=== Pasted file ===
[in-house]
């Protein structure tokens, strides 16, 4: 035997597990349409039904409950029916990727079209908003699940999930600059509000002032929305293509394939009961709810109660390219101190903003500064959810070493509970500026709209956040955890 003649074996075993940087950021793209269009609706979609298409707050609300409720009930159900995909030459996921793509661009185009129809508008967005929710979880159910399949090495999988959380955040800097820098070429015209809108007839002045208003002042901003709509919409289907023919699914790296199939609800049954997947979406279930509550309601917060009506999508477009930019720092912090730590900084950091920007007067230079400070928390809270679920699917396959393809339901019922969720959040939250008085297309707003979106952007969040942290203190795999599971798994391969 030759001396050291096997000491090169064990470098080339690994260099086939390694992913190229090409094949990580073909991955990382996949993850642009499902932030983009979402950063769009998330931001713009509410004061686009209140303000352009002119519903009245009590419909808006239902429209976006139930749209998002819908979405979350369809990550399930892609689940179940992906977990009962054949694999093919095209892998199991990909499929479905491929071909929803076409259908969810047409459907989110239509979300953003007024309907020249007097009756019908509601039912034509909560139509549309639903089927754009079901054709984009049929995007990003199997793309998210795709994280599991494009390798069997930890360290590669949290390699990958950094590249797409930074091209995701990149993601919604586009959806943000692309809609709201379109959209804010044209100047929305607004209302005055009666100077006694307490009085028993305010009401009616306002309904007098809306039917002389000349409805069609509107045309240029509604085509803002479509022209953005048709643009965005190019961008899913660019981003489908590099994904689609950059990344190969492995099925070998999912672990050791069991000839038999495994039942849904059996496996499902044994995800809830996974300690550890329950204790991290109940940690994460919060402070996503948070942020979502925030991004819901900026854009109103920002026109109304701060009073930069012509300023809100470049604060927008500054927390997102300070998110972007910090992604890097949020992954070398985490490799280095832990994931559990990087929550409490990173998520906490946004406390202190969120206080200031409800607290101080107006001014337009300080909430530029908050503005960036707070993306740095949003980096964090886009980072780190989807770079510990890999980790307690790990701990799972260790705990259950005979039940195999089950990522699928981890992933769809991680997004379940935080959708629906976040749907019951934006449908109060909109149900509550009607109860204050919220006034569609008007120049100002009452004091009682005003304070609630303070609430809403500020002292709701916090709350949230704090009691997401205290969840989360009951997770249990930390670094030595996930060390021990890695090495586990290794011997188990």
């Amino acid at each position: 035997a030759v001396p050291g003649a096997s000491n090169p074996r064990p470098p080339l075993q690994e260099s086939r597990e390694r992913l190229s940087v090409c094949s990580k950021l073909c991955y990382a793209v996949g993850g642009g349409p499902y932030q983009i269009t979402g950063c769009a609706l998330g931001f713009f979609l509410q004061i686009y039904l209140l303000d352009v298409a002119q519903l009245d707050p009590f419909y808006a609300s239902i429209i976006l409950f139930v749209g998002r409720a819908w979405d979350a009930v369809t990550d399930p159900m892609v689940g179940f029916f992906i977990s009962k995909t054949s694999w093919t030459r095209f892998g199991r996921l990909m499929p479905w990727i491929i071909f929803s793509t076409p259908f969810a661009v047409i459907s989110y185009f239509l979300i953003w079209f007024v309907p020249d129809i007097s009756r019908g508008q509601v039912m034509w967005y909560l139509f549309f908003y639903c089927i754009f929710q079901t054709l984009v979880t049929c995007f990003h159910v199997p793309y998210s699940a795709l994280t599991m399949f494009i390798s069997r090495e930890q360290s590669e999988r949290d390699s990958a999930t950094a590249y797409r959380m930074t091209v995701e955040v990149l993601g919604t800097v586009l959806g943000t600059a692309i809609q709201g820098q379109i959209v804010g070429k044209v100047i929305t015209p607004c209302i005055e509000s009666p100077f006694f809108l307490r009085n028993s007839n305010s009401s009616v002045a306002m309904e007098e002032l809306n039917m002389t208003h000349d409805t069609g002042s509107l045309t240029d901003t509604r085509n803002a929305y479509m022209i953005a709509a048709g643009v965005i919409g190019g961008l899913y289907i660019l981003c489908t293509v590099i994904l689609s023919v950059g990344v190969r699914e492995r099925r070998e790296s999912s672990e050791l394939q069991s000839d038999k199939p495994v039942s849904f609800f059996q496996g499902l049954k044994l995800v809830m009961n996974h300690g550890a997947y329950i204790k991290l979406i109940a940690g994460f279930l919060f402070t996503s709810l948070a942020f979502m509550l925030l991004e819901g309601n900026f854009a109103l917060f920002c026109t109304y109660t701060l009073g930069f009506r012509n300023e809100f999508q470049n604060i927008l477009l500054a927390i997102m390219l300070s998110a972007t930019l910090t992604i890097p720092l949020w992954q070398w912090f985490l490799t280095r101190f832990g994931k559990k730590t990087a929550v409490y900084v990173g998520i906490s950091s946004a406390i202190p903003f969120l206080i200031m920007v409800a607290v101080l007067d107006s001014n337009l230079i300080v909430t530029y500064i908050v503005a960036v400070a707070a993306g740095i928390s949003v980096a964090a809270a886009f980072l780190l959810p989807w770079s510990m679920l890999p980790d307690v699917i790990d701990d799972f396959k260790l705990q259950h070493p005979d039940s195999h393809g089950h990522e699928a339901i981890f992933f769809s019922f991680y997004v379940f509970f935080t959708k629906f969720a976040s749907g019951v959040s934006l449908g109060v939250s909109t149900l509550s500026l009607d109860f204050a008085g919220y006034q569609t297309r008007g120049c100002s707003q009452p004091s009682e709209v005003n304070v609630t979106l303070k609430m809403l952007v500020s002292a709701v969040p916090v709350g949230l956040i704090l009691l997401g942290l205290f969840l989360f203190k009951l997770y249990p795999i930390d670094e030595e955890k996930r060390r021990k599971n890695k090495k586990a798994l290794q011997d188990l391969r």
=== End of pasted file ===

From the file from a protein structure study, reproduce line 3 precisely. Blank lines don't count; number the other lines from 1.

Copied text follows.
């Amino acid at each position: 035997a030759v001396p050291g003649a096997s000491n090169p074996r064990p470098p080339l075993q690994e260099s086939r597990e390694r992913l190229s940087v090409c094949s990580k950021l073909c991955y990382a793209v996949g993850g642009g349409p499902y932030q983009i269009t979402g950063c769009a609706l998330g931001f713009f979609l509410q004061i686009y039904l209140l303000d352009v298409a002119q519903l009245d707050p009590f419909y808006a609300s239902i429209i976006l409950f139930v749209g998002r409720a819908w979405d979350a009930v369809t990550d399930p159900m892609v689940g179940f029916f992906i977990s009962k995909t054949s694999w093919t030459r095209f892998g199991r996921l990909m499929p479905w990727i491929i071909f929803s793509t076409p259908f969810a661009v047409i459907s989110y185009f239509l979300i953003w079209f007024v309907p020249d129809i007097s009756r019908g508008q509601v039912m034509w967005y909560l139509f549309f908003y639903c089927i754009f929710q079901t054709l984009v979880t049929c995007f990003h159910v199997p793309y998210s699940a795709l994280t599991m399949f494009i390798s069997r090495e930890q360290s590669e999988r949290d390699s990958a999930t950094a590249y797409r959380m930074t091209v995701e955040v990149l993601g919604t800097v586009l959806g943000t600059a692309i809609q709201g820098q379109i959209v804010g070429k044209v100047i929305t015209p607004c209302i005055e509000s009666p100077f006694f809108l307490r009085n028993s007839n305010s009401s009616v002045a306002m309904e007098e002032l809306n039917m002389t208003h000349d409805t069609g002042s509107l045309t240029d901003t509604r085509n803002a929305y479509m022209i953005a709509a048709g643009v965005i919409g190019g961008l899913y289907i660019l981003c489908t293509v590099i994904l689609s023919v950059g990344v190969r699914e492995r099925r070998e790296s999912s672990e050791l394939q069991s000839d038999k199939p495994v039942s849904f609800f059996q496996g499902l049954k044994l995800v809830m009961n996974h300690g550890a997947y329950i204790k991290l979406i109940a940690g994460f279930l919060f402070t996503s709810l948070a942020f979502m509550l925030l991004e819901g309601n900026f854009a109103l917060f920002c026109t109304y109660t701060l009073g930069f009506r012509n300023e809100f999508q470049n604060i927008l477009l500054a927390i997102m390219l300070s998110a972007t930019l910090t992604i890097p720092l949020w992954q070398w912090f985490l490799t280095r101190f832990g994931k559990k730590t990087a929550v409490y900084v990173g998520i906490s950091s946004a406390i202190p903003f969120l206080i200031m920007v409800a607290v101080l007067d107006s001014n337009l230079i300080v909430t530029y500064i908050v503005a960036v400070a707070a993306g740095i928390s949003v980096a964090a809270a886009f980072l780190l959810p989807w770079s510990m679920l890999p980790d307690v699917i790990d701990d799972f396959k260790l705990q259950h070493p005979d039940s195999h393809g089950h990522e699928a339901i981890f992933f769809s019922f991680y997004v379940f509970f935080t959708k629906f969720a976040s749907g019951v959040s934006l449908g109060v939250s909109t149900l509550s500026l009607d109860f204050a008085g919220y006034q569609t297309r008007g120049c100002s707003q009452p004091s009682e709209v005003n304070v609630t979106l303070k609430m809403l952007v500020s002292a709701v969040p916090v709350g949230l956040i704090l009691l997401g942290l205290f969840l989360f203190k009951l997770y249990p795999i930390d670094e030595e955890k996930r060390r021990k599971n890695k090495k586990a798994l290794q011997d188990l391969r």